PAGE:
Celebrate Chanukah with Traditional Foods and Less Stress

Now that Chanukah is in full swing, I’ve been enjoying the holiday with family and friends. And what is a celebration without the traditional foods – potato pancakes (latkes), donuts (sofganiot) and chocolate coins (gelt).

Food has always been an important part of family rituals – sometimes the scents alone can bring back vivid memories of shared holidays. And it can transcend generations: frying latkes reminds me of watching my mother make them for us as kids, making dozens for my own children, and now preparing them to take to my grandchildren.

But do you have relatives with a history of pushing the buttons at family gatherings that put dysfunctional dynamics into play? Family relationships, even more central at holiday time, can be challenging so you may be looking for ways to relieve some of the tension and stress. If you don’t want your holiday table to dissolve into a scene you’ll all regret later, here are a few tips to keep in mind:

Keep your expectations grounded in reality. It may be tempting to idealize your family connections but remember some of the issues that surfaced in the past. Take those into account when you make your plans for this year’s celebration.

Identify potential triggers in advance and do what you can to prevent or deal with them. It may mean limiting your guest list, changing your seating plan or banning certain topics from the discussion.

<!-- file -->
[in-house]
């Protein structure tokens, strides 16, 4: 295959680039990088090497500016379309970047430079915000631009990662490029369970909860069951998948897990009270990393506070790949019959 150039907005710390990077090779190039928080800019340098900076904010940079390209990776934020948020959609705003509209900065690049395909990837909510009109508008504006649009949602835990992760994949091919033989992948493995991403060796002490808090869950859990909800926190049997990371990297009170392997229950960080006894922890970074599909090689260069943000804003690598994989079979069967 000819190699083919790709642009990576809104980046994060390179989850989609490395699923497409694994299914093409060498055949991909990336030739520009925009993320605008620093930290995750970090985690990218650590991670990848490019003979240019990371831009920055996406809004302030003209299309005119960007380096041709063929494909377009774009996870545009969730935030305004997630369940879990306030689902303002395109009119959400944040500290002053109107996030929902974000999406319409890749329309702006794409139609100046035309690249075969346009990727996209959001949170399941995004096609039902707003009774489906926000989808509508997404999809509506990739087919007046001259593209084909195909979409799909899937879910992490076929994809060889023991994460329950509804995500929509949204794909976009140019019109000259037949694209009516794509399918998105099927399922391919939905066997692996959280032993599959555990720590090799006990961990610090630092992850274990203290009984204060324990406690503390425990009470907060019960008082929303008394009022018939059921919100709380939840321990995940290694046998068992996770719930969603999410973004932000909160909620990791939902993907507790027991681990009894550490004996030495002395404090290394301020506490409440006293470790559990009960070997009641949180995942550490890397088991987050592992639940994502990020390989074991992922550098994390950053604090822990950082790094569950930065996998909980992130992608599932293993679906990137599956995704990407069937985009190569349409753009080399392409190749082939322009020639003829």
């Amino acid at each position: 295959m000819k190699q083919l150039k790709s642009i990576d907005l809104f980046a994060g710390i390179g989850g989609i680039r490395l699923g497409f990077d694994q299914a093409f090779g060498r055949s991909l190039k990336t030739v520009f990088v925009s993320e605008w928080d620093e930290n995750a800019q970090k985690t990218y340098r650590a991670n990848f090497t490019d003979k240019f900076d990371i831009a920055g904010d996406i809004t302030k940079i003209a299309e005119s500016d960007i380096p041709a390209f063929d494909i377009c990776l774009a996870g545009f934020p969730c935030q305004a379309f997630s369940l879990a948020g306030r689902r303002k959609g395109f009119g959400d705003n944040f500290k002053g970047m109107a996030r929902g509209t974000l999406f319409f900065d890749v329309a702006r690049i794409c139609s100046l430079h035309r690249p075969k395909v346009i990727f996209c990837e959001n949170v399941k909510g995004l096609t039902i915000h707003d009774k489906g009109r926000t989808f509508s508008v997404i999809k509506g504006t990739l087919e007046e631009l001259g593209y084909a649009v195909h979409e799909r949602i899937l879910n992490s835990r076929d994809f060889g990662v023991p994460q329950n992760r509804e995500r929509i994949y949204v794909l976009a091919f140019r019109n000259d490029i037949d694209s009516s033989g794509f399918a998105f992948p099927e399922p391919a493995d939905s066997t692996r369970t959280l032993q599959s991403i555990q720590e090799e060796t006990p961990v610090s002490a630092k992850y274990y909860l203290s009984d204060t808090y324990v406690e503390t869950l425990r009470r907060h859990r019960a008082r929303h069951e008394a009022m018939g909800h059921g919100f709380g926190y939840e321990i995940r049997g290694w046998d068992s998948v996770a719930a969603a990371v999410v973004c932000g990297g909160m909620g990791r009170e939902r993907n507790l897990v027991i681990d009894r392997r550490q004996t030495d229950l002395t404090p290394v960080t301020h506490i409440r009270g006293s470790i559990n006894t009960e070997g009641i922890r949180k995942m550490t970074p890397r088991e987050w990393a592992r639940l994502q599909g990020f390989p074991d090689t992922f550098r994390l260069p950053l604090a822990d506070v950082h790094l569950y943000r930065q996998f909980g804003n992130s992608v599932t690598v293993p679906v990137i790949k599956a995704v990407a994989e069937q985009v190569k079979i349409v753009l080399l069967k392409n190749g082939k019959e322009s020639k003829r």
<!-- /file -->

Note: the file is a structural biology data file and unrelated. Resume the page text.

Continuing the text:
Know your limits and stay within them. You may plan a few small gatherings over time rather than one large one. Or let everyone participate in their own way instead of doing it all yourself.

When you prepare for potential glitches in your family gathering, breaking bread together can be healing, reinforcing your ties as you linger over the meal, relaxing and sharing stories and memories. Food is more than just sustenance – it sends a powerful message of love, nurturing and caring. So enjoy your traditional foods – be they latkes, gingerbread, eggnog, tamales, or that infamous fruitcake – and happy holidays.

For those of you who will be celebrating Christmas, I hope you enjoy the warmth of the kitchen later this month as you bake cookies or pop corn to trim the tree. And remember to take good care of yourself as you enjoy the holiday season with family and friends.

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